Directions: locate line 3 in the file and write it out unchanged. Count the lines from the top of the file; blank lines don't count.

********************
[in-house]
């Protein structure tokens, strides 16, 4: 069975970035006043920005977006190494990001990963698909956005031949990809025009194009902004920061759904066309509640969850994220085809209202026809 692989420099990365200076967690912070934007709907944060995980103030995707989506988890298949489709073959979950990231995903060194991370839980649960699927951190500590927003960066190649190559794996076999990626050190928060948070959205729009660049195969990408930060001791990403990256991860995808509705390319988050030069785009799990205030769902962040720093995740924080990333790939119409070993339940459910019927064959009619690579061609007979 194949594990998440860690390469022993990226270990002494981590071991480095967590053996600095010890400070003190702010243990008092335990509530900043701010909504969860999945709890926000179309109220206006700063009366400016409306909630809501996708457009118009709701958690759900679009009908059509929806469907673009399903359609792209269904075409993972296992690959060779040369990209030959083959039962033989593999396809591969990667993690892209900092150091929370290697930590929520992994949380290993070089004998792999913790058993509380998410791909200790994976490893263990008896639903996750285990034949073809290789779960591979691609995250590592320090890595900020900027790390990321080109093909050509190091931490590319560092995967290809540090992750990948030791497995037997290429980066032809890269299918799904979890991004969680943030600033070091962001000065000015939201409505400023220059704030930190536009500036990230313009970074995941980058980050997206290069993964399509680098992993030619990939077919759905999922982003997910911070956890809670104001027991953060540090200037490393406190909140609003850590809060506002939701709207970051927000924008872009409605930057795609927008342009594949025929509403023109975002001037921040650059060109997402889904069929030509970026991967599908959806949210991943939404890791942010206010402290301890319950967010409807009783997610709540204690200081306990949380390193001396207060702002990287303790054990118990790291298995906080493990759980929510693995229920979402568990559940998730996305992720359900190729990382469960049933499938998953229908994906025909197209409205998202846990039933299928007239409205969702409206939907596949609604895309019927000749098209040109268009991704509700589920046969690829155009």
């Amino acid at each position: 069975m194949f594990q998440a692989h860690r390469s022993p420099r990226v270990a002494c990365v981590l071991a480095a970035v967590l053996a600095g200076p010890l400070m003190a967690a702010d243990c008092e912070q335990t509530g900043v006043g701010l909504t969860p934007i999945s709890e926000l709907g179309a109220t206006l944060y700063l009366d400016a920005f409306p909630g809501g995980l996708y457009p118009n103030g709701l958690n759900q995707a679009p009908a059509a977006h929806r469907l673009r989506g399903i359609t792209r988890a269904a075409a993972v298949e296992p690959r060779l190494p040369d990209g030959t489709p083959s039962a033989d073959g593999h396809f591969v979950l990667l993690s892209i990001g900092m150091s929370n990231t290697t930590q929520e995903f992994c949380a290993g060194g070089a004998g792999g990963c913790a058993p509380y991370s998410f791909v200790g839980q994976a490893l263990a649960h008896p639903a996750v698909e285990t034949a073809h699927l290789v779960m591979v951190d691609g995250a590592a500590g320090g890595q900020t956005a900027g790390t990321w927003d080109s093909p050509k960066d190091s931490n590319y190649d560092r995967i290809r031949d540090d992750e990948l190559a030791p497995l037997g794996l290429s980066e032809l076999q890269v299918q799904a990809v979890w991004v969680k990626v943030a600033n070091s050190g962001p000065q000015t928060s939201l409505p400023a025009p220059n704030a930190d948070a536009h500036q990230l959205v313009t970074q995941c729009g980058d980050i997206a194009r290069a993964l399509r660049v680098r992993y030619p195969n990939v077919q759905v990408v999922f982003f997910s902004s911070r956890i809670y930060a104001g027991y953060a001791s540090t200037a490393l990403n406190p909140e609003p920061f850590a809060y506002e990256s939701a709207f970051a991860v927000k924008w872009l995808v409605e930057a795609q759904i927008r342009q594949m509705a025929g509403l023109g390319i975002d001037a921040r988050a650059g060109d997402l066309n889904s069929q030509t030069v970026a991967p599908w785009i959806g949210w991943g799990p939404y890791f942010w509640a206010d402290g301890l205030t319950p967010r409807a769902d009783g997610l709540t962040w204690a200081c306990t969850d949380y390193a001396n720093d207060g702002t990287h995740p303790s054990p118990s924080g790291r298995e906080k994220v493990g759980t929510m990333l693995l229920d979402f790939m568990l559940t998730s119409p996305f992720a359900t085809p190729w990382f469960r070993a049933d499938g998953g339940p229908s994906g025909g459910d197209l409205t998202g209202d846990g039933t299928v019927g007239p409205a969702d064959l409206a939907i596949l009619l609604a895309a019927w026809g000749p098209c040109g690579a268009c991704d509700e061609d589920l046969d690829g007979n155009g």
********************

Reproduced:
């Amino acid at each position: 069975m194949f594990q998440a692989h860690r390469s022993p420099r990226v270990a002494c990365v981590l071991a480095a970035v967590l053996a600095g200076p010890l400070m003190a967690a702010d243990c008092e912070q335990t509530g900043v006043g701010l909504t969860p934007i999945s709890e926000l709907g179309a109220t206006l944060y700063l009366d400016a920005f409306p909630g809501g995980l996708y457009p118009n103030g709701l958690n759900q995707a679009p009908a059509a977006h929806r469907l673009r989506g399903i359609t792209r988890a269904a075409a993972v298949e296992p690959r060779l190494p040369d990209g030959t489709p083959s039962a033989d073959g593999h396809f591969v979950l990667l993690s892209i990001g900092m150091s929370n990231t290697t930590q929520e995903f992994c949380a290993g060194g070089a004998g792999g990963c913790a058993p509380y991370s998410f791909v200790g839980q994976a490893l263990a649960h008896p639903a996750v698909e285990t034949a073809h699927l290789v779960m591979v951190d691609g995250a590592a500590g320090g890595q900020t956005a900027g790390t990321w927003d080109s093909p050509k960066d190091s931490n590319y190649d560092r995967i290809r031949d540090d992750e990948l190559a030791p497995l037997g794996l290429s980066e032809l076999q890269v299918q799904a990809v979890w991004v969680k990626v943030a600033n070091s050190g962001p000065q000015t928060s939201l409505p400023a025009p220059n704030a930190d948070a536009h500036q990230l959205v313009t970074q995941c729009g980058d980050i997206a194009r290069a993964l399509r660049v680098r992993y030619p195969n990939v077919q759905v990408v999922f982003f997910s902004s911070r956890i809670y930060a104001g027991y953060a001791s540090t200037a490393l990403n406190p909140e609003p920061f850590a809060y506002e990256s939701a709207f970051a991860v927000k924008w872009l995808v409605e930057a795609q759904i927008r342009q594949m509705a025929g509403l023109g390319i975002d001037a921040r988050a650059g060109d997402l066309n889904s069929q030509t030069v970026a991967p599908w785009i959806g949210w991943g799990p939404y890791f942010w509640a206010d402290g301890l205030t319950p967010r409807a769902d009783g997610l709540t962040w204690a200081c306990t969850d949380y390193a001396n720093d207060g702002t990287h995740p303790s054990p118990s924080g790291r298995e906080k994220v493990g759980t929510m990333l693995l229920d979402f790939m568990l559940t998730s119409p996305f992720a359900t085809p190729w990382f469960r070993a049933d499938g998953g339940p229908s994906g025909g459910d197209l409205t998202g209202d846990g039933t299928v019927g007239p409205a969702d064959l409206a939907i596949l009619l609604a895309a019927w026809g000749p098209c040109g690579a268009c991704d509700e061609d589920l046969d690829g007979n155009g």